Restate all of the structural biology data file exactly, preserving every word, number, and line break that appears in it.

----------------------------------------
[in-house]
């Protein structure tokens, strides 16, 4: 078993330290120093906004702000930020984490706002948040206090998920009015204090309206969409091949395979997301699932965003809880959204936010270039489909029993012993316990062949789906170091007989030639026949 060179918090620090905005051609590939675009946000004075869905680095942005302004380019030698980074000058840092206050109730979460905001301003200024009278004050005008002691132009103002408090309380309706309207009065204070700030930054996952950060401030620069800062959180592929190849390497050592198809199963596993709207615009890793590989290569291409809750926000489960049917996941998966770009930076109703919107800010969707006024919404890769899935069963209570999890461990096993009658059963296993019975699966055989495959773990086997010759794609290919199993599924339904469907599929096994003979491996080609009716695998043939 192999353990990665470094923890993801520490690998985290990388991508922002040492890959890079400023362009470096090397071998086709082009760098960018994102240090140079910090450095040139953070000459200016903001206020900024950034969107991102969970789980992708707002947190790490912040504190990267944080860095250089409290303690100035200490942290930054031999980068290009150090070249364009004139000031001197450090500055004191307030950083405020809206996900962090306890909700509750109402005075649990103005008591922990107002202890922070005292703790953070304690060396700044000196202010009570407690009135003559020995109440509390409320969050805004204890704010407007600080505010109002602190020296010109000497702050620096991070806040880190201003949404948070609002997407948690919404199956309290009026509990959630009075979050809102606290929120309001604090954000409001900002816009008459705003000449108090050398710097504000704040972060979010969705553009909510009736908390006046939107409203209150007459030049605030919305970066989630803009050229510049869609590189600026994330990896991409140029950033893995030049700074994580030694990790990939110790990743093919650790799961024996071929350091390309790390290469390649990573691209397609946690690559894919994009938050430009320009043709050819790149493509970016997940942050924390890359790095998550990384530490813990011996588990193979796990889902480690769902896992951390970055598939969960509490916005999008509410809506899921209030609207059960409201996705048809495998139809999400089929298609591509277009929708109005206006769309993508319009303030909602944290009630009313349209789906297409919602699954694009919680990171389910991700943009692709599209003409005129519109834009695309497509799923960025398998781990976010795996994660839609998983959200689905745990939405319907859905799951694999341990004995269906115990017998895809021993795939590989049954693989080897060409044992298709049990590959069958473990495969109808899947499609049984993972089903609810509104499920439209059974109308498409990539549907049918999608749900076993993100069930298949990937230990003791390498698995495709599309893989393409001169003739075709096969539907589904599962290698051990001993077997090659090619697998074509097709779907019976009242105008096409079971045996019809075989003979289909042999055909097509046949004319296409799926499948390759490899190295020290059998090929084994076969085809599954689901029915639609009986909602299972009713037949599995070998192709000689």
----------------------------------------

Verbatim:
[in-house]
């Protein structure tokens, strides 16, 4: 078993330290120093906004702000930020984490706002948040206090998920009015204090309206969409091949395979997301699932965003809880959204936010270039489909029993012993316990062949789906170091007989030639026949 060179918090620090905005051609590939675009946000004075869905680095942005302004380019030698980074000058840092206050109730979460905001301003200024009278004050005008002691132009103002408090309380309706309207009065204070700030930054996952950060401030620069800062959180592929190849390497050592198809199963596993709207615009890793590989290569291409809750926000489960049917996941998966770009930076109703919107800010969707006024919404890769899935069963209570999890461990096993009658059963296993019975699966055989495959773990086997010759794609290919199993599924339904469907599929096994003979491996080609009716695998043939 192999353990990665470094923890993801520490690998985290990388991508922002040492890959890079400023362009470096090397071998086709082009760098960018994102240090140079910090450095040139953070000459200016903001206020900024950034969107991102969970789980992708707002947190790490912040504190990267944080860095250089409290303690100035200490942290930054031999980068290009150090070249364009004139000031001197450090500055004191307030950083405020809206996900962090306890909700509750109402005075649990103005008591922990107002202890922070005292703790953070304690060396700044000196202010009570407690009135003559020995109440509390409320969050805004204890704010407007600080505010109002602190020296010109000497702050620096991070806040880190201003949404948070609002997407948690919404199956309290009026509990959630009075979050809102606290929120309001604090954000409001900002816009008459705003000449108090050398710097504000704040972060979010969705553009909510009736908390006046939107409203209150007459030049605030919305970066989630803009050229510049869609590189600026994330990896991409140029950033893995030049700074994580030694990790990939110790990743093919650790799961024996071929350091390309790390290469390649990573691209397609946690690559894919994009938050430009320009043709050819790149493509970016997940942050924390890359790095998550990384530490813990011996588990193979796990889902480690769902896992951390970055598939969960509490916005999008509410809506899921209030609207059960409201996705048809495998139809999400089929298609591509277009929708109005206006769309993508319009303030909602944290009630009313349209789906297409919602699954694009919680990171389910991700943009692709599209003409005129519109834009695309497509799923960025398998781990976010795996994660839609998983959200689905745990939405319907859905799951694999341990004995269906115990017998895809021993795939590989049954693989080897060409044992298709049990590959069958473990495969109808899947499609049984993972089903609810509104499920439209059974109308498409990539549907049918999608749900076993993100069930298949990937230990003791390498698995495709599309893989393409001169003739075709096969539907589904599962290698051990001993077997090659090619697998074509097709779907019976009242105008096409079971045996019809075989003979289909042999055909097509046949004319296409799926499948390759490899190295020290059998090929084994076969085809599954689901029915639609009986909602299972009713037949599995070998192709000689």